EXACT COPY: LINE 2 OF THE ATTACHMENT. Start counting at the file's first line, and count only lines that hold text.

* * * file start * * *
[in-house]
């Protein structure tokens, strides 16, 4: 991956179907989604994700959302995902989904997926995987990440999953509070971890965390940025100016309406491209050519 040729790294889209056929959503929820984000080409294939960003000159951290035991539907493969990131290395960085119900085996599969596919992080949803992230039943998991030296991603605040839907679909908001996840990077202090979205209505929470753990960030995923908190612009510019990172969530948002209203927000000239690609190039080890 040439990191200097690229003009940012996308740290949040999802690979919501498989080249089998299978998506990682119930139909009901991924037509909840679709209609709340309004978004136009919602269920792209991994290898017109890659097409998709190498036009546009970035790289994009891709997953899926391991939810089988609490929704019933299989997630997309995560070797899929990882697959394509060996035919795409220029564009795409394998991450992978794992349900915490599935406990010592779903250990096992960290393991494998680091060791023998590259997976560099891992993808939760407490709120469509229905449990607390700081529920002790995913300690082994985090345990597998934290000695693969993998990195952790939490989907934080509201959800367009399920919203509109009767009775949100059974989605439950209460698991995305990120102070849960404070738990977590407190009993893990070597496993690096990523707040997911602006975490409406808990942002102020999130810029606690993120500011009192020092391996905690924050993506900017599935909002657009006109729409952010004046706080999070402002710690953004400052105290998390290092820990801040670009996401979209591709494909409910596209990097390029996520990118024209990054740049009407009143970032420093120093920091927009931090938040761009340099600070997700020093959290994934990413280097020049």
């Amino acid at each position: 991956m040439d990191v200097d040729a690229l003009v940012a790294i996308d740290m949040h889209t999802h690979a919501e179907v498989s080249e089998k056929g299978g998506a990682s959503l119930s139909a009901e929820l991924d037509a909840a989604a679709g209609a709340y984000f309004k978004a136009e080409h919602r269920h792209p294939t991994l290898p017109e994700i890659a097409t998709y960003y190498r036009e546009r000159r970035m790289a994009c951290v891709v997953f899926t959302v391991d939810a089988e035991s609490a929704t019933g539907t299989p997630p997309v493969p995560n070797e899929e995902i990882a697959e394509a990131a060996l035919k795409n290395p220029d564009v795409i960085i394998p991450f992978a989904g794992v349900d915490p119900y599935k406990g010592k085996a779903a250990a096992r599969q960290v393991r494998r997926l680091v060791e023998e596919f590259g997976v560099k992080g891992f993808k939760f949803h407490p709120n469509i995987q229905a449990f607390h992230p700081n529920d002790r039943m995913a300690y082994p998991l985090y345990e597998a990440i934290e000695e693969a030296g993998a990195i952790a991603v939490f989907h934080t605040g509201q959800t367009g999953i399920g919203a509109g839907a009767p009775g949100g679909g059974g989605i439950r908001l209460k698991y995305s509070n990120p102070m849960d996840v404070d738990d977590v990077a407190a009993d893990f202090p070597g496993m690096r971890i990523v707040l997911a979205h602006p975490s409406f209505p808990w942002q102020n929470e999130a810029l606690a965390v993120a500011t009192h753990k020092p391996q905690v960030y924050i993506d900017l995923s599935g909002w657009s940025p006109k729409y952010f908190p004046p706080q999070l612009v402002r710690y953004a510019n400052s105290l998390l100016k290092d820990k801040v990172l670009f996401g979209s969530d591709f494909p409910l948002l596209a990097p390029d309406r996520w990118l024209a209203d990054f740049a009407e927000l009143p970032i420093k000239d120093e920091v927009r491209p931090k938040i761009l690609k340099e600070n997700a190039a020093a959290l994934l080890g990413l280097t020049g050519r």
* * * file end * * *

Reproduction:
């Protein structure tokens, strides 16, 4: 991956179907989604994700959302995902989904997926995987990440999953509070971890965390940025100016309406491209050519 040729790294889209056929959503929820984000080409294939960003000159951290035991539907493969990131290395960085119900085996599969596919992080949803992230039943998991030296991603605040839907679909908001996840990077202090979205209505929470753990960030995923908190612009510019990172969530948002209203927000000239690609190039080890 040439990191200097690229003009940012996308740290949040999802690979919501498989080249089998299978998506990682119930139909009901991924037509909840679709209609709340309004978004136009919602269920792209991994290898017109890659097409998709190498036009546009970035790289994009891709997953899926391991939810089988609490929704019933299989997630997309995560070797899929990882697959394509060996035919795409220029564009795409394998991450992978794992349900915490599935406990010592779903250990096992960290393991494998680091060791023998590259997976560099891992993808939760407490709120469509229905449990607390700081529920002790995913300690082994985090345990597998934290000695693969993998990195952790939490989907934080509201959800367009399920919203509109009767009775949100059974989605439950209460698991995305990120102070849960404070738990977590407190009993893990070597496993690096990523707040997911602006975490409406808990942002102020999130810029606690993120500011009192020092391996905690924050993506900017599935909002657009006109729409952010004046706080999070402002710690953004400052105290998390290092820990801040670009996401979209591709494909409910596209990097390029996520990118024209990054740049009407009143970032420093120093920091927009931090938040761009340099600070997700020093959290994934990413280097020049």